Tate & Lyle PLC ("Tate & Lyle") announces completion of the sale of Tate & Lyle North American Sugars Inc., trading as Domino Sugar ("Domino"), to an investment group led by Alfonso and J. Pepe Fanjul on 5 November 2001.

The maximum consideration will be US$185 million (£127 million) which includes a conditional earnout of up to US$20 million (£14 million) payable over 4 years from date of signing. The consideration in respect of fixed assets is unchanged from the announcement dated 26 July 2001(all variances relate to levels of working capital) and no further write down is required.

The sum of US$125 million (£86 million) has been received and is subject to an upward adjustment for closing working capital balances. The adjustment of approximately $15million (£9million) will be payable to Tate & Lyle in three instalments of $5million each in June 2002, June 2003 and December 2004.

The balance of US$25 million (£17 million) is funded by an interest bearing subordinated 10 year loan note issued by the purchaser. Of this, US$13 million (£9 million) will be redeemable in annual instalments commencing 42 months from the completion date with the balance of US$12 million (£8 million) redeemable 120 months from the completion date.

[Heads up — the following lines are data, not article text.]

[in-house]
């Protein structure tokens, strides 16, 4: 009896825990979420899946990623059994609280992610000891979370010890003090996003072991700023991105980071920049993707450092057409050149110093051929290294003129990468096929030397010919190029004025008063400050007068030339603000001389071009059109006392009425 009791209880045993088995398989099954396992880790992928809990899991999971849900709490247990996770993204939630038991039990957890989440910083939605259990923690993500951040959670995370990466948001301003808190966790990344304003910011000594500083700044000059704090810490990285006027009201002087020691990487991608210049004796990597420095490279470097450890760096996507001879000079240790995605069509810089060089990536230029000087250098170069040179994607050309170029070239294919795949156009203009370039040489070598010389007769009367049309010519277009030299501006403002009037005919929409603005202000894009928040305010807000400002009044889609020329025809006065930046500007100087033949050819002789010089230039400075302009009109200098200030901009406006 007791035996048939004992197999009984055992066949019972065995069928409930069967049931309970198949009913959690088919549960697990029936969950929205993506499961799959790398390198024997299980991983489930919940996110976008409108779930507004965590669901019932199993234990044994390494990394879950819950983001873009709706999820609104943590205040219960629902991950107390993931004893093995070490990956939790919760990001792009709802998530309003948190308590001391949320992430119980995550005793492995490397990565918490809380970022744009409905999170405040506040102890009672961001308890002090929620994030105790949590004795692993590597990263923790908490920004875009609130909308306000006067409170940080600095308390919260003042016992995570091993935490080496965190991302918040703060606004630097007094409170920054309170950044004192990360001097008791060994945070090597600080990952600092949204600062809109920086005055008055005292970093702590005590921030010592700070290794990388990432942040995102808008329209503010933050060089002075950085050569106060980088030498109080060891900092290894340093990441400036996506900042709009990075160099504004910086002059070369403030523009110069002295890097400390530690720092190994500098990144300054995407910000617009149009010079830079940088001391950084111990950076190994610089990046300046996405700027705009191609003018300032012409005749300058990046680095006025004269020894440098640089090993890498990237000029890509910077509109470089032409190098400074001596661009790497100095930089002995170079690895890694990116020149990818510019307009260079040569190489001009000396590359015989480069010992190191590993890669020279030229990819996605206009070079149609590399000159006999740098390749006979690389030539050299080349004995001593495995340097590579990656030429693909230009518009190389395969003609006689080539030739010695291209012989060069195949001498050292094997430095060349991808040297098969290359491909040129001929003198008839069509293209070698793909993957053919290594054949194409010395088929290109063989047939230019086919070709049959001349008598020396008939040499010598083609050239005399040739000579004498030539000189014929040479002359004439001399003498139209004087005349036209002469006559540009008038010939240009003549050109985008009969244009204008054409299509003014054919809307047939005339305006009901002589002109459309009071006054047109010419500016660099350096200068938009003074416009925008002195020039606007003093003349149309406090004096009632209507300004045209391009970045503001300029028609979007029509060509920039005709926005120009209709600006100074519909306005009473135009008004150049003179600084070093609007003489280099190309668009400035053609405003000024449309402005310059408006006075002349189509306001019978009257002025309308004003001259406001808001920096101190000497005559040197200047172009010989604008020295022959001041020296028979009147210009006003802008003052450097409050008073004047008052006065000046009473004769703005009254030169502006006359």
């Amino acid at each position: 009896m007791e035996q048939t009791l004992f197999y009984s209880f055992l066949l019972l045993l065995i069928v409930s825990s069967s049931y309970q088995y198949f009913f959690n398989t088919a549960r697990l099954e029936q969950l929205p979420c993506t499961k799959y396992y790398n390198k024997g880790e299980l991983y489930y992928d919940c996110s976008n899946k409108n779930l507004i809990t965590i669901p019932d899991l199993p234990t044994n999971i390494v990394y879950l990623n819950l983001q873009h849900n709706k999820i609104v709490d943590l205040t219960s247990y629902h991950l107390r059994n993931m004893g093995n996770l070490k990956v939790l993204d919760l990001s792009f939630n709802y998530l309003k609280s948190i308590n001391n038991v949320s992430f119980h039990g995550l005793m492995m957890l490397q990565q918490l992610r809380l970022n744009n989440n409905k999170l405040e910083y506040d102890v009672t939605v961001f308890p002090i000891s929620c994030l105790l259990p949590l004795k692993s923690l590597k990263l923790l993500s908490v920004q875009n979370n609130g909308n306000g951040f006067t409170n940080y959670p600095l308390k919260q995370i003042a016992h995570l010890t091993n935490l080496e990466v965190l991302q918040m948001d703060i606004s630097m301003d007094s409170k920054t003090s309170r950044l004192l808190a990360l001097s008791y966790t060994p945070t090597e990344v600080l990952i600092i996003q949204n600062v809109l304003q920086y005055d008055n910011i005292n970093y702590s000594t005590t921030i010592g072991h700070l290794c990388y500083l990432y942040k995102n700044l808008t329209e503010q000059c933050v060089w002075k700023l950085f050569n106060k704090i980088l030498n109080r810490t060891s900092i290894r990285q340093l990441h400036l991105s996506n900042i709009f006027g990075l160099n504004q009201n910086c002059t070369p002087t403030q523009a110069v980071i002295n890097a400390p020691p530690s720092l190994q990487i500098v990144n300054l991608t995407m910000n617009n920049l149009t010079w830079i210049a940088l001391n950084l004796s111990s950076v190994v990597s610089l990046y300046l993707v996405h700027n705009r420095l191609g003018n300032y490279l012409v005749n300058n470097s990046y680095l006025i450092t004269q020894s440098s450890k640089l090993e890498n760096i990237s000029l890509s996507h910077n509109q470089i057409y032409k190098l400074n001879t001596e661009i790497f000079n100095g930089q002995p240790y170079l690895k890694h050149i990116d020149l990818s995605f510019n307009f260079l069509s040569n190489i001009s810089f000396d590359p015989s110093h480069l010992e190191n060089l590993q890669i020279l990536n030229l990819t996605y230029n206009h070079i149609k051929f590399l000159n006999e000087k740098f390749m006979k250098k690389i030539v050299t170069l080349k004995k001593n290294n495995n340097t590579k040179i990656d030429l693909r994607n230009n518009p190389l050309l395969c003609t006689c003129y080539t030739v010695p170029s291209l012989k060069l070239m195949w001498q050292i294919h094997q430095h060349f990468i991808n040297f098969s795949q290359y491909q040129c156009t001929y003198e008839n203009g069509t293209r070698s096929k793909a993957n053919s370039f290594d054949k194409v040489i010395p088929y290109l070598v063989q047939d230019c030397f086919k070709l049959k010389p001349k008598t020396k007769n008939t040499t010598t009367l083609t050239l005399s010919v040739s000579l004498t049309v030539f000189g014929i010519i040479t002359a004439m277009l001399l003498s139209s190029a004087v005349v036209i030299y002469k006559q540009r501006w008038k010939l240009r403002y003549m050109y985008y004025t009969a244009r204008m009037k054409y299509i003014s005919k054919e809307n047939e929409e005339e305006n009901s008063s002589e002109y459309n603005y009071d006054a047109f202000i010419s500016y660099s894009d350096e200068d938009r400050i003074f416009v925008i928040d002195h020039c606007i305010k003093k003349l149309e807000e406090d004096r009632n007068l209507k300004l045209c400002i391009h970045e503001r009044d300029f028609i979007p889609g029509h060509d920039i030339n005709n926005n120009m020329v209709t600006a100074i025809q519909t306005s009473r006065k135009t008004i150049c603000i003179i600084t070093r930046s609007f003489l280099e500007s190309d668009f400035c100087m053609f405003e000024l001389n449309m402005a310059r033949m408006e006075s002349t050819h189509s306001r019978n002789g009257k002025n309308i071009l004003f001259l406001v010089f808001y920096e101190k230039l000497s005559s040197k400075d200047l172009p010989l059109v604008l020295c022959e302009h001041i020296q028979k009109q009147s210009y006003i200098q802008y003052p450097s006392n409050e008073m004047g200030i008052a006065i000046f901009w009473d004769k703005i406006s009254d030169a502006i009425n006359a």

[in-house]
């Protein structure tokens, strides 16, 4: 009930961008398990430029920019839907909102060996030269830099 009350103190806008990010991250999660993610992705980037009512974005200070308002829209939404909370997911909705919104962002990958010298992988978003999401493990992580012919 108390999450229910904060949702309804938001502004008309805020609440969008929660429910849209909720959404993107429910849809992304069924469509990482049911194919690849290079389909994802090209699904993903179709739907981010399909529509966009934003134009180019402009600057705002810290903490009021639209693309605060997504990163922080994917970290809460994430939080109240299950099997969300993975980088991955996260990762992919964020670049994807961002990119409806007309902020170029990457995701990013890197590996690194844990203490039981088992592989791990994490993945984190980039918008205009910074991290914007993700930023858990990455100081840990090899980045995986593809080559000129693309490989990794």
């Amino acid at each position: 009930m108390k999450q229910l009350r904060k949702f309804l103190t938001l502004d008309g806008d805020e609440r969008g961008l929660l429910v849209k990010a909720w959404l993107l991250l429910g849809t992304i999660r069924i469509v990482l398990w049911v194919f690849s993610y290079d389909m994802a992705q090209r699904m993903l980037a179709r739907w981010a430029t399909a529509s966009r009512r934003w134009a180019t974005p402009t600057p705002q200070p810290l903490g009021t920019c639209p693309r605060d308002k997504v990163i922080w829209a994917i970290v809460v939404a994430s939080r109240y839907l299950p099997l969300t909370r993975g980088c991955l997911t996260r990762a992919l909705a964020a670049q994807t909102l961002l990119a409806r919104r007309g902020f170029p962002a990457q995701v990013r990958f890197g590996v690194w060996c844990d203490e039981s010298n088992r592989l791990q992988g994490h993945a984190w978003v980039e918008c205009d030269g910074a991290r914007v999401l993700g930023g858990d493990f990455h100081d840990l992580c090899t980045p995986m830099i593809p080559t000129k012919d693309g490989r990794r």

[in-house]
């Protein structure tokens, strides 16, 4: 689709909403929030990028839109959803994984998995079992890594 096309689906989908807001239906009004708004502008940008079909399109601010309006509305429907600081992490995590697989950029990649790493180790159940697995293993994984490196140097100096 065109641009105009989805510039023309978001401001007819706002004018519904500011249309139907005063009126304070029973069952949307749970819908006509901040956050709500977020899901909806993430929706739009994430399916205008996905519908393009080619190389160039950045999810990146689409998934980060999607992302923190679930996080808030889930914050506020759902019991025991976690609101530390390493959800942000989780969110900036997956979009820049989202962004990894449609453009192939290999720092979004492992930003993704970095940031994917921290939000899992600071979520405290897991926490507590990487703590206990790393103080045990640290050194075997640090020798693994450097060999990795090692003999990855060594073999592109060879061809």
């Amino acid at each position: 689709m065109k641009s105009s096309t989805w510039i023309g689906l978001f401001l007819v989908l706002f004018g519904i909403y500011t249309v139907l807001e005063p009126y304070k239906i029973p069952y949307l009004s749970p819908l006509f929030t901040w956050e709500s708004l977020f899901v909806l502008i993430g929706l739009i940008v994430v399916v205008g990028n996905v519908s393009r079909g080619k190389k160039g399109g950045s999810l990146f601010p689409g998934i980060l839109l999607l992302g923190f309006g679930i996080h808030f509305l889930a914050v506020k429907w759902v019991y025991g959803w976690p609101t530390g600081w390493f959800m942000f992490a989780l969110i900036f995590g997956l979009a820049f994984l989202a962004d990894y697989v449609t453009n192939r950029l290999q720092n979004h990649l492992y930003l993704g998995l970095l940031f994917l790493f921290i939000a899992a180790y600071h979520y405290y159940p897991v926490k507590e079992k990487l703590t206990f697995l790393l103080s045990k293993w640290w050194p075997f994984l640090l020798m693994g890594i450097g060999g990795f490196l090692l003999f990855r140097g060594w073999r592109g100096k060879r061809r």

The conditional earnout of US$ 20 million is calculated based on sugar and energy prices (this amount has reduced from $25 million previously announced due to changes in the expected closing working capital levels).

As previously announced, included in the sale are Domino cane sugar refineries at Baltimore, Arabi (Chalmette, Louisiana), and Brooklyn; and the Allen Sugar Company, a distributor in Cleveland. The value at 31 March 2001 of Domino's net assets adjusted to reflect the terms of the transaction, was US$180 million (£127 million). Losses before interest attributable to these net assets in the 12 months to March 2001 amounted to US$25 million (£17 million).

Larry Pillard, Chief Executive, said: 'This disposal is an important milestone for the Company, once more demonstrating our commitment to deliver our strategy of only retaining those assets that we believe will produce acceptable returns for our shareholders.

Following this and other disposals, our work continues to integrate Amylum and Staley and to transform Tate & Lyle into a global carbohydrate based ingredients business.

I would like to thank all of our employees at Domino for their contribution to the business, especially during the disposal process.'

Schroder Salomon Smith Barney, a member of Citigroup, advised Tate & Lyle on this transaction.